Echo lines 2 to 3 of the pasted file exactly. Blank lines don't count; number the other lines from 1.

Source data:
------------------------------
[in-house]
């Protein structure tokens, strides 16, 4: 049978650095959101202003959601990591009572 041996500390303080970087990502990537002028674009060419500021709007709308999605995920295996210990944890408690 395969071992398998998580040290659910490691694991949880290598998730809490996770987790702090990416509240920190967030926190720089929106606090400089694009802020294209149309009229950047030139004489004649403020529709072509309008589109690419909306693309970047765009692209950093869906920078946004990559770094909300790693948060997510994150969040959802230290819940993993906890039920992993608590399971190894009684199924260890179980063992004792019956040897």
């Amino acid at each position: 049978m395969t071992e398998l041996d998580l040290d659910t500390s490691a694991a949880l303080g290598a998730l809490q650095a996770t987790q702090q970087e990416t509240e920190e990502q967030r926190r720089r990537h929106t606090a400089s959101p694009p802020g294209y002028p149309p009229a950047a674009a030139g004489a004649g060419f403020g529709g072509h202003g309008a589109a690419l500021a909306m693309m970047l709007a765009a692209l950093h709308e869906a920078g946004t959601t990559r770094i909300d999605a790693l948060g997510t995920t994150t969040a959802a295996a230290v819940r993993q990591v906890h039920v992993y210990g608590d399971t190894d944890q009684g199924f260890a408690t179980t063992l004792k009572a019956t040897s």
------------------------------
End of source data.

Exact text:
């Protein structure tokens, strides 16, 4: 049978650095959101202003959601990591009572 041996500390303080970087990502990537002028674009060419500021709007709308999605995920295996210990944890408690 395969071992398998998580040290659910490691694991949880290598998730809490996770987790702090990416509240920190967030926190720089929106606090400089694009802020294209149309009229950047030139004489004649403020529709072509309008589109690419909306693309970047765009692209950093869906920078946004990559770094909300790693948060997510994150969040959802230290819940993993906890039920992993608590399971190894009684199924260890179980063992004792019956040897």
């Amino acid at each position: 049978m395969t071992e398998l041996d998580l040290d659910t500390s490691a694991a949880l303080g290598a998730l809490q650095a996770t987790q702090q970087e990416t509240e920190e990502q967030r926190r720089r990537h929106t606090a400089s959101p694009p802020g294209y002028p149309p009229a950047a674009a030139g004489a004649g060419f403020g529709g072509h202003g309008a589109a690419l500021a909306m693309m970047l709007a765009a692209l950093h709308e869906a920078g946004t959601t990559r770094i909300d999605a790693l948060g997510t995920t994150t969040a959802a295996a230290v819940r993993q990591v906890h039920v992993y210990g608590d399971t190894d944890q009684g199924f260890a408690t179980t063992l004792k009572a019956t040897s």